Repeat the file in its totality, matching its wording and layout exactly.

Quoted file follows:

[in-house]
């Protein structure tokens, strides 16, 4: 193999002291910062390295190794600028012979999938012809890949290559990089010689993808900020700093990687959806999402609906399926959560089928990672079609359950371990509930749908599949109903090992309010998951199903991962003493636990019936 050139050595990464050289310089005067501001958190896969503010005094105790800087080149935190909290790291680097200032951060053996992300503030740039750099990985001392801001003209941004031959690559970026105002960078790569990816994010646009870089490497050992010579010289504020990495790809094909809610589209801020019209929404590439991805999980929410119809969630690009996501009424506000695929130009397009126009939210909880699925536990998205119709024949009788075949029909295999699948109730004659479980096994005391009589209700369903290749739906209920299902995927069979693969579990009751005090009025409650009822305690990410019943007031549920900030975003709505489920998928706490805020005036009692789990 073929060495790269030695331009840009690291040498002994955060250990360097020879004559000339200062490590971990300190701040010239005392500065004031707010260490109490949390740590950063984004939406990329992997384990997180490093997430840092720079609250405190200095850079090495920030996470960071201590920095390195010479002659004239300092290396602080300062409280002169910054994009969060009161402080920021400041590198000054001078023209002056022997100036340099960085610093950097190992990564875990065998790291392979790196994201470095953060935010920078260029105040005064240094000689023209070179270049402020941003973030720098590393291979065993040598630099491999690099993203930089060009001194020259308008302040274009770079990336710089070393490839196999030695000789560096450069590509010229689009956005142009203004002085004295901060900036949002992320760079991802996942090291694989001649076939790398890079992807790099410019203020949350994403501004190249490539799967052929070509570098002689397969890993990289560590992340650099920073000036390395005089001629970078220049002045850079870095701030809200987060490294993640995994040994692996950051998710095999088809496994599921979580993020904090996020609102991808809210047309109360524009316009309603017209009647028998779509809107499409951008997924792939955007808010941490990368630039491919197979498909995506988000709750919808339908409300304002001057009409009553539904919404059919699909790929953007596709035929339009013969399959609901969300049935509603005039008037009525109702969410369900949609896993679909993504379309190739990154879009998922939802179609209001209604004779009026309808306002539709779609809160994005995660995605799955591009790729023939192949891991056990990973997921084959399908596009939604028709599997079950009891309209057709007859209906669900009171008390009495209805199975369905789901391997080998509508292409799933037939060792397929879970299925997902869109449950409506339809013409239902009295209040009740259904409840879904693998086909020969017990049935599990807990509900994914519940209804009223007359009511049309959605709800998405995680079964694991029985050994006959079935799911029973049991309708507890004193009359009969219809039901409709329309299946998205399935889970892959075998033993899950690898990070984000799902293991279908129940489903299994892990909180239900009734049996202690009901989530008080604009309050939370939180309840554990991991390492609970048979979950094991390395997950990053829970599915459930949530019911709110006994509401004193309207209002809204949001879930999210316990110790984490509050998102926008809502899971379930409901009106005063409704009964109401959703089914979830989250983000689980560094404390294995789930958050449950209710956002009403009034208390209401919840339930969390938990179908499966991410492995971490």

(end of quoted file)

[in-house]
């Protein structure tokens, strides 16, 4: 193999002291910062390295190794600028012979999938012809890949290559990089010689993808900020700093990687959806999402609906399926959560089928990672079609359950371990509930749908599949109903090992309010998951199903991962003493636990019936 050139050595990464050289310089005067501001958190896969503010005094105790800087080149935190909290790291680097200032951060053996992300503030740039750099990985001392801001003209941004031959690559970026105002960078790569990816994010646009870089490497050992010579010289504020990495790809094909809610589209801020019209929404590439991805999980929410119809969630690009996501009424506000695929130009397009126009939210909880699925536990998205119709024949009788075949029909295999699948109730004659479980096994005391009589209700369903290749739906209920299902995927069979693969579990009751005090009025409650009822305690990410019943007031549920900030975003709505489920998928706490805020005036009692789990 073929060495790269030695331009840009690291040498002994955060250990360097020879004559000339200062490590971990300190701040010239005392500065004031707010260490109490949390740590950063984004939406990329992997384990997180490093997430840092720079609250405190200095850079090495920030996470960071201590920095390195010479002659004239300092290396602080300062409280002169910054994009969060009161402080920021400041590198000054001078023209002056022997100036340099960085610093950097190992990564875990065998790291392979790196994201470095953060935010920078260029105040005064240094000689023209070179270049402020941003973030720098590393291979065993040598630099491999690099993203930089060009001194020259308008302040274009770079990336710089070393490839196999030695000789560096450069590509010229689009956005142009203004002085004295901060900036949002992320760079991802996942090291694989001649076939790398890079992807790099410019203020949350994403501004190249490539799967052929070509570098002689397969890993990289560590992340650099920073000036390395005089001629970078220049002045850079870095701030809200987060490294993640995994040994692996950051998710095999088809496994599921979580993020904090996020609102991808809210047309109360524009316009309603017209009647028998779509809107499409951008997924792939955007808010941490990368630039491919197979498909995506988000709750919808339908409300304002001057009409009553539904919404059919699909790929953007596709035929339009013969399959609901969300049935509603005039008037009525109702969410369900949609896993679909993504379309190739990154879009998922939802179609209001209604004779009026309808306002539709779609809160994005995660995605799955591009790729023939192949891991056990990973997921084959399908596009939604028709599997079950009891309209057709007859209906669900009171008390009495209805199975369905789901391997080998509508292409799933037939060792397929879970299925997902869109449950409506339809013409239902009295209040009740259904409840879904693998086909020969017990049935599990807990509900994914519940209804009223007359009511049309959605709800998405995680079964694991029985050994006959079935799911029973049991309708507890004193009359009969219809039901409709329309299946998205399935889970892959075998033993899950690898990070984000799902293991279908129940489903299994892990909180239900009734049996202690009901989530008080604009309050939370939180309840554990991991390492609970048979979950094991390395997950990053829970599915459930949530019911709110006994509401004193309207209002809204949001879930999210316990110790984490509050998102926008809502899971379930409901009106005063409704009964109401959703089914979830989250983000689980560094404390294995789930958050449950209710956002009403009034208390209401919840339930969390938990179908499966991410492995971490």